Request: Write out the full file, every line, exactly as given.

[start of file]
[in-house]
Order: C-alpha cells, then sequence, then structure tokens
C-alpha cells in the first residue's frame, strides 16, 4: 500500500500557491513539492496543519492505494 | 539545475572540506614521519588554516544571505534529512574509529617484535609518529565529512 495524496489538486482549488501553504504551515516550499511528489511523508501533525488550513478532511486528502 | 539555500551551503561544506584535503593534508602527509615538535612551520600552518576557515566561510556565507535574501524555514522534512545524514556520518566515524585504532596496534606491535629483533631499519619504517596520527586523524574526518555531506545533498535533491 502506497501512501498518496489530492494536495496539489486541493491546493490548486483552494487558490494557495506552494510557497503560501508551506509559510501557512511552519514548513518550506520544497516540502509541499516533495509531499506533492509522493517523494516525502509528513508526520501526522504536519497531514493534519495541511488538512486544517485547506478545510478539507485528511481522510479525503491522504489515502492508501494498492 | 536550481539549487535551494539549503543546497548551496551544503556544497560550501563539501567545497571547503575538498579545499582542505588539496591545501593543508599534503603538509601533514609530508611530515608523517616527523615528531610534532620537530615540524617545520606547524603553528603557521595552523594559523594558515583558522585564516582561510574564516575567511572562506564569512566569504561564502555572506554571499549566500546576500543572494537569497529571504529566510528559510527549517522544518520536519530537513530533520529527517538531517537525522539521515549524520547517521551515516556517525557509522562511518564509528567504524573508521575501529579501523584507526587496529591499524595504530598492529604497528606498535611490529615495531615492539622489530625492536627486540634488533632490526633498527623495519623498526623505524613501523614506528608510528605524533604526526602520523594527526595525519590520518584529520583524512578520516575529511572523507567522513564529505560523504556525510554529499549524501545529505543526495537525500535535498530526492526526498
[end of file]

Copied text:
[in-house]
Order: C-alpha cells, then sequence, then structure tokens
C-alpha cells in the first residue's frame, strides 16, 4: 500500500500557491513539492496543519492505494 | 539545475572540506614521519588554516544571505534529512574509529617484535609518529565529512 495524496489538486482549488501553504504551515516550499511528489511523508501533525488550513478532511486528502 | 539555500551551503561544506584535503593534508602527509615538535612551520600552518576557515566561510556565507535574501524555514522534512545524514556520518566515524585504532596496534606491535629483533631499519619504517596520527586523524574526518555531506545533498535533491 502506497501512501498518496489530492494536495496539489486541493491546493490548486483552494487558490494557495506552494510557497503560501508551506509559510501557512511552519514548513518550506520544497516540502509541499516533495509531499506533492509522493517523494516525502509528513508526520501526522504536519497531514493534519495541511488538512486544517485547506478545510478539507485528511481522510479525503491522504489515502492508501494498492 | 536550481539549487535551494539549503543546497548551496551544503556544497560550501563539501567545497571547503575538498579545499582542505588539496591545501593543508599534503603538509601533514609530508611530515608523517616527523615528531610534532620537530615540524617545520606547524603553528603557521595552523594559523594558515583558522585564516582561510574564516575567511572562506564569512566569504561564502555572506554571499549566500546576500543572494537569497529571504529566510528559510527549517522544518520536519530537513530533520529527517538531517537525522539521515549524520547517521551515516556517525557509522562511518564509528567504524573508521575501529579501523584507526587496529591499524595504530598492529604497528606498535611490529615495531615492539622489530625492536627486540634488533632490526633498527623495519623498526623505524613501523614506528608510528605524533604526526602520523594527526595525519590520518584529520583524512578520516575529511572523507567522513564529505560523504556525510554529499549524501545529505543526495537525500535535498530526492526526498